What is Process and Why Do We Need It?
Process can be defined as a set of defined activities that are performed in a specific sequence to produce a desired outcome. Said another way, it’s a roadmap used to usher a project from initiation to delivery, usually by breaking down each step into actionable tasks and making sure these steps are completed at the right time and in the right order.
Process is an important part of project management because:
The project management process usually follows the following structure:
Planning > Executing > Monitoring and Controlling > Closing
We’ll get into the weeds on these areas, including tools you can develop, in the subsequent pages in this Process section. For now, let’s dig in on how process can affect your world.
Everyone in your org should know the process for requesting, developing and delivering creative and they should also understand how to start this journey. If documentation around this process doesn’t exist, it should (hint: create it).
Detailing out the process is a great way to provide a basic project structure that will give your stakeholders a general guideline for workflows as well as a minimum turnaround time. Of course, workflow and timing will be customized for each project depending on the scope, but your document should provide enough detail for your stakeholders to understand that a certain level of effort and planning will be required on their part.
By standardizing project information and the flow of that information, you’ve created documentation of the ask that can be referenced at any time, and (hopefully) a workflow that requires a review of the goals and direction of the project that everyone has approved before work begins. Creatives can then work with the confidence that stakeholders are aligned and the project is deemed necessary from a business perspective.
Process also creates a step-by-step breakdown of tasks required to complete the project, usually along with milestones/dates communicates to the creatives what work is expected when, and ensures there is enough time allotted to complete each task.
Lastly, process ensures that creatives are not getting pinged constantly, thus allowing them to focus on their work instead of fielding requests all day.
Process provides a roadmap that guides the project from initiation to completion, ensuring that necessary steps are taken (such as reviews and approvals) in the right order and at the right time.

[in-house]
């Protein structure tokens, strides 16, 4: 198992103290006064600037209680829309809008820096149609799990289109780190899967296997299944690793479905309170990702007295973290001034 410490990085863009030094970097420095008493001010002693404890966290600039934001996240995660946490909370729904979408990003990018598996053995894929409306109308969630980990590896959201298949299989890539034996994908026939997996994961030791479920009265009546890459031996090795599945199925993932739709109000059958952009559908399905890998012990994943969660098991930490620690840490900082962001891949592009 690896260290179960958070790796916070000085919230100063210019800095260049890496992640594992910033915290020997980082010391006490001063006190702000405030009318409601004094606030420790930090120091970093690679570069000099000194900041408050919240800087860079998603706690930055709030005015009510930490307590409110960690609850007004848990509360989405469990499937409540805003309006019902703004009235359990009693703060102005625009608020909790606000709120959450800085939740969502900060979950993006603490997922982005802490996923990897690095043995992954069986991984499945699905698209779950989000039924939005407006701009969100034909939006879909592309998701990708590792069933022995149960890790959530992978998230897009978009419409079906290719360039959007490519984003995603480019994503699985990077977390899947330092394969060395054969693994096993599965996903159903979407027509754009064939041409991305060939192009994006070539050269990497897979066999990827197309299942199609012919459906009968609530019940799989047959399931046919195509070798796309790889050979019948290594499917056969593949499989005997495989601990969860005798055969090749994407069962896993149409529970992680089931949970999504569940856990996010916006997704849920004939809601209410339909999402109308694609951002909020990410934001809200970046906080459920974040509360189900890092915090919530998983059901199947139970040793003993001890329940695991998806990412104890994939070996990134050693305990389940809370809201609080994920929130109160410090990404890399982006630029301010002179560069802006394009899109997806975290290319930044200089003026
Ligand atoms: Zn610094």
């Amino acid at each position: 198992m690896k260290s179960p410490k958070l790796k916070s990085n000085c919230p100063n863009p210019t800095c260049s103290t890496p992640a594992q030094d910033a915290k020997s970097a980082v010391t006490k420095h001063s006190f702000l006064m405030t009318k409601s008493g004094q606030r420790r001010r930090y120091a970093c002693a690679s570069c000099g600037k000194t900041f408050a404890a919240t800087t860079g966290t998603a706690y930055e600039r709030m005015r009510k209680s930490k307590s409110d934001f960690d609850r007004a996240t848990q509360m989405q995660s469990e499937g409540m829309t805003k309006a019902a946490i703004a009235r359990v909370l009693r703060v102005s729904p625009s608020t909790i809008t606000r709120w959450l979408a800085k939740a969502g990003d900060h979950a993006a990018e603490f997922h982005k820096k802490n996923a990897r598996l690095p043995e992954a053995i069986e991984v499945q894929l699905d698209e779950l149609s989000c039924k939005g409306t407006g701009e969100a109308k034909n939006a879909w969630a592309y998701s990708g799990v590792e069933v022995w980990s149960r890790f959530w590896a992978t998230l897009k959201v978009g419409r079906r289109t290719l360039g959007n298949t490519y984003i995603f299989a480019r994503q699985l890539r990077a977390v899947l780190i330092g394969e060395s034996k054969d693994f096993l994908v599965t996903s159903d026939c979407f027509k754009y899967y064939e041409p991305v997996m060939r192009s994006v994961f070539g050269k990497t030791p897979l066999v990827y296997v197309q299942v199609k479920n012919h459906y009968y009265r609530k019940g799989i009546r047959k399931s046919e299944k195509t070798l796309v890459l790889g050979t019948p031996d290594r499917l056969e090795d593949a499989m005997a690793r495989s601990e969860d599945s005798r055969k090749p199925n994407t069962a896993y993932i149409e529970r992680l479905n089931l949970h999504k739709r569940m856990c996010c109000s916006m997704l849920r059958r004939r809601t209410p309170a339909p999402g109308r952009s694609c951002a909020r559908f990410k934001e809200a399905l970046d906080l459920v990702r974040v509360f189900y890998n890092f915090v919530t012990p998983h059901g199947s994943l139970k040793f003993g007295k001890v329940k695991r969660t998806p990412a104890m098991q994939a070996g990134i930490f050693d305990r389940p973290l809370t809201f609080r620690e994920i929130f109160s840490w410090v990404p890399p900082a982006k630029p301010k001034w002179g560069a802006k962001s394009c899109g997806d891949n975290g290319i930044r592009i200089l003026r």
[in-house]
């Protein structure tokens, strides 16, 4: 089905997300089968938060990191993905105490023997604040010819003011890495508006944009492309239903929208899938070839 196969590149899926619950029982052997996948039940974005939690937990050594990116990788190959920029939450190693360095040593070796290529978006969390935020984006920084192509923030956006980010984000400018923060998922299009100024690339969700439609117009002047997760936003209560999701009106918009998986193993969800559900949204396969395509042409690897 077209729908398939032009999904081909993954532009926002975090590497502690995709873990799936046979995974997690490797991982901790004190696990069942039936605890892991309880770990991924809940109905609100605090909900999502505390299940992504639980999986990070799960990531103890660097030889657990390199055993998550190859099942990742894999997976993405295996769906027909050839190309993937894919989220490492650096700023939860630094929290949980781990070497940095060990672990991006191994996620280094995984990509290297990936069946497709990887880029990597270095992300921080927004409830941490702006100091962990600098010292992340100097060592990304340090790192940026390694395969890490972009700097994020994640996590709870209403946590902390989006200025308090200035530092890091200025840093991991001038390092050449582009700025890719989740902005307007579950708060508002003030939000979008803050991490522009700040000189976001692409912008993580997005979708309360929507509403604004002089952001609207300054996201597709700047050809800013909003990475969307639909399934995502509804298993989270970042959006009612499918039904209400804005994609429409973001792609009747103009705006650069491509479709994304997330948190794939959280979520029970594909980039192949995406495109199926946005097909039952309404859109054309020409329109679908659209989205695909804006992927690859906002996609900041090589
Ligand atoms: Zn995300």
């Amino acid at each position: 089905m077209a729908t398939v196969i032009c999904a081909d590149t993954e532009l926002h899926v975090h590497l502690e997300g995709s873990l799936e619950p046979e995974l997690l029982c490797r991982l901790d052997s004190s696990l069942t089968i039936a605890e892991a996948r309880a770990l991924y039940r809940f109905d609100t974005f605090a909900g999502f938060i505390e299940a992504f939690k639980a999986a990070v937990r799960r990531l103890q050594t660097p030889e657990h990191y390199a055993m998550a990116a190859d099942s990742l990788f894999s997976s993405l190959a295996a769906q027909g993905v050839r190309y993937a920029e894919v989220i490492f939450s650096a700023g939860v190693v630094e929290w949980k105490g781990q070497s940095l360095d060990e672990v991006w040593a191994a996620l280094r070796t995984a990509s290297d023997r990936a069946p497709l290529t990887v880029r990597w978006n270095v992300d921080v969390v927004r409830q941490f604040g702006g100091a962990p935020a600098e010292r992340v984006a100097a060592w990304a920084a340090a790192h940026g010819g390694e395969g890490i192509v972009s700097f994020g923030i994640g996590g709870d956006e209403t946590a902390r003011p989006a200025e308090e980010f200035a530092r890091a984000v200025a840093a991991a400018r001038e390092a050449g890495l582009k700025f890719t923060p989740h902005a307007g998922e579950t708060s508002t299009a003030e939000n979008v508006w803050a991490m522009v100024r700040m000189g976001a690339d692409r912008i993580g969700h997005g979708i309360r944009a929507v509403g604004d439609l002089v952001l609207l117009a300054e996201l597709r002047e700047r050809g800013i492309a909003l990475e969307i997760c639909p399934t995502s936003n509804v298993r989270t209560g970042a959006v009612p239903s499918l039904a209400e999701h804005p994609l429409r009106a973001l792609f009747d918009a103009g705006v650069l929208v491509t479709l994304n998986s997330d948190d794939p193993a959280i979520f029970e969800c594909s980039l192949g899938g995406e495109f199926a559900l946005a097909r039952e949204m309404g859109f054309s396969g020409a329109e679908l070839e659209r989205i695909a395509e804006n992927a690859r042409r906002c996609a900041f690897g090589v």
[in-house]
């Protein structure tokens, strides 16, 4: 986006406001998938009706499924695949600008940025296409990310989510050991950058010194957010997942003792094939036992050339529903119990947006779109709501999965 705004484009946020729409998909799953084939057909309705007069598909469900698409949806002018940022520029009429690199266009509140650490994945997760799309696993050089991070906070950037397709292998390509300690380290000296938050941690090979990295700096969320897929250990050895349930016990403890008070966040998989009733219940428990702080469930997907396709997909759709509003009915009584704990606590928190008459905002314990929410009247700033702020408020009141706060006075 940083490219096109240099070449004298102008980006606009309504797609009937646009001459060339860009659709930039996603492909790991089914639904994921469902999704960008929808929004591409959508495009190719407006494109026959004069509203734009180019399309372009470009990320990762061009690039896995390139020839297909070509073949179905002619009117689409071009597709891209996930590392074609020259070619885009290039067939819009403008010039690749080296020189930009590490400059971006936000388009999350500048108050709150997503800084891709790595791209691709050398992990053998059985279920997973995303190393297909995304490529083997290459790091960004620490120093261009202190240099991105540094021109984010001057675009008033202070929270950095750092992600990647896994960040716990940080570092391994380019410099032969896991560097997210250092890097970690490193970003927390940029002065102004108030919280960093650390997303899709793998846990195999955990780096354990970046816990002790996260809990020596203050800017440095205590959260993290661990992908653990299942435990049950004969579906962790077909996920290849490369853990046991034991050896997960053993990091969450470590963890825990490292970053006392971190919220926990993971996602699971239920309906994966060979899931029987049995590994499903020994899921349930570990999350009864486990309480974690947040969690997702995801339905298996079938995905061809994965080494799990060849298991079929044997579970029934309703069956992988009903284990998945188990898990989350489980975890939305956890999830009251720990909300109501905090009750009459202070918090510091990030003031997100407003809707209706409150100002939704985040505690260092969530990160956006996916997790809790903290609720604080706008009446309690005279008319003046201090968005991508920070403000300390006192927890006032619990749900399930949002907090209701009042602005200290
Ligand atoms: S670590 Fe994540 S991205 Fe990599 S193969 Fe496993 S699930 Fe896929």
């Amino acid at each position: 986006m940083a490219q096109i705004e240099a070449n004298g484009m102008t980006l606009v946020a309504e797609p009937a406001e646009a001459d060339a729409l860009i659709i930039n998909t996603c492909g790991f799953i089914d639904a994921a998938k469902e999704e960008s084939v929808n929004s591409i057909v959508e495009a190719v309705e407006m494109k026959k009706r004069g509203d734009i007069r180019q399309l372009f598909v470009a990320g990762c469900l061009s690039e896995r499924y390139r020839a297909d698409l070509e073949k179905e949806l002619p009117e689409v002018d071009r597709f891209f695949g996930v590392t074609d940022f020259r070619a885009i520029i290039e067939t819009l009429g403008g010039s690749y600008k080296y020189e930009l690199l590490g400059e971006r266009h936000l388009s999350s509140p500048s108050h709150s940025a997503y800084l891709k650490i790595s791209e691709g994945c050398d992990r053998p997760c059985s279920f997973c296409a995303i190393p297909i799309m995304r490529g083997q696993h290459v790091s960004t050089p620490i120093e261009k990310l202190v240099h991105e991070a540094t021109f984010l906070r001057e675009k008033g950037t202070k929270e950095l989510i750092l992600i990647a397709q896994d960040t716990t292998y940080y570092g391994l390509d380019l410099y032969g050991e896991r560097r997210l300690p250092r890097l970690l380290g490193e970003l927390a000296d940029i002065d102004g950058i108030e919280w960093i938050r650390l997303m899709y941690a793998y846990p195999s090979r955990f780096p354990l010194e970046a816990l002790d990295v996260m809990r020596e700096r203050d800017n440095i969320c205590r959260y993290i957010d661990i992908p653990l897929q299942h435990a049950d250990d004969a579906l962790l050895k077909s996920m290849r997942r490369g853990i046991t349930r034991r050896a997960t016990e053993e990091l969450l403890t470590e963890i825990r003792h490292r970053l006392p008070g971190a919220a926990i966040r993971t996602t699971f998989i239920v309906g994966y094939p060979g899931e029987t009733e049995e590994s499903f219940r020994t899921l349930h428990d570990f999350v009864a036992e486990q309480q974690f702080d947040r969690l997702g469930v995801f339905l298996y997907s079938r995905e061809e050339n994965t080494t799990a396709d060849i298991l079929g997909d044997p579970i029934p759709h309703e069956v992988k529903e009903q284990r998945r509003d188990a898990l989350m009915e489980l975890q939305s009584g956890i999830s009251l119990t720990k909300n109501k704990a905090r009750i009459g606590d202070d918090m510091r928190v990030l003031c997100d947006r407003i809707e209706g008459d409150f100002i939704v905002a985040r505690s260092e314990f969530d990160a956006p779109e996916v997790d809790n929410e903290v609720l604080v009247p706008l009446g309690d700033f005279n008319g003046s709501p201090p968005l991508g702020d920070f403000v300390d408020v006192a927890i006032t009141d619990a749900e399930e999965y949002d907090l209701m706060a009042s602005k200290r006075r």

This includes standardizing documents, including the ever-important Creative Brief. Briefs help ensure projects’ objectives are documented and everyone can align to work toward the same goals.
Lastly, having a process helps you to look for any blockers to getting the project completed. For example, standardizing workflows will immediate inform you if a project timeline hasn’t considered adequate review time (stakeholders, external partners, or legal counsel) – not properly planning for all phases and tasks upfront could delay the project’s delivery.
Process provides a basis for continuous improvement by limiting the variables by which you’re evaluating effectiveness. Said another way, keeping the general process the same allows you to evaluate the effectiveness of the approach and identify areas for improvement. You’ll create efficiencies and also identify inefficiencies as you continue to put projects through the process. Keep the good; make it better. Get rid of the bad; try something else.
When you join a team, don’t be afraid to make adjustments, even big ones. You’ll have a fresh, outsider's perspective. If you see that part of the process or a tool isn’t working, change it. It might take some convincing and effort, but process improvement never ends. It’s constantly a work in progress.
Worth the Effort
There’s no way around it; only through it. If you put in the work to set a good process in place, it’ll pay off down the line. I think it’s realistic to plan to take a calendar year to work out all the kinks, figure out how your company works, where to make changes, where to find your efficiencies, and understand business cycles. Once you get into a rhythm, you should be able to ease off the gas a bit and enjoy the fruits of your labor.
A set process allows you to have a department standard that you can point back to, increasing adoption. And having a system in place will ensure you’re centralizing your information and not working in the wild west.
What are creative briefs?
Learn why these will make or break
The most critical stage of a project and where a creative project manager is needed most. Get the deets.
Defining roles and responsibilities so you can ensure clarity, coordination, and accountability.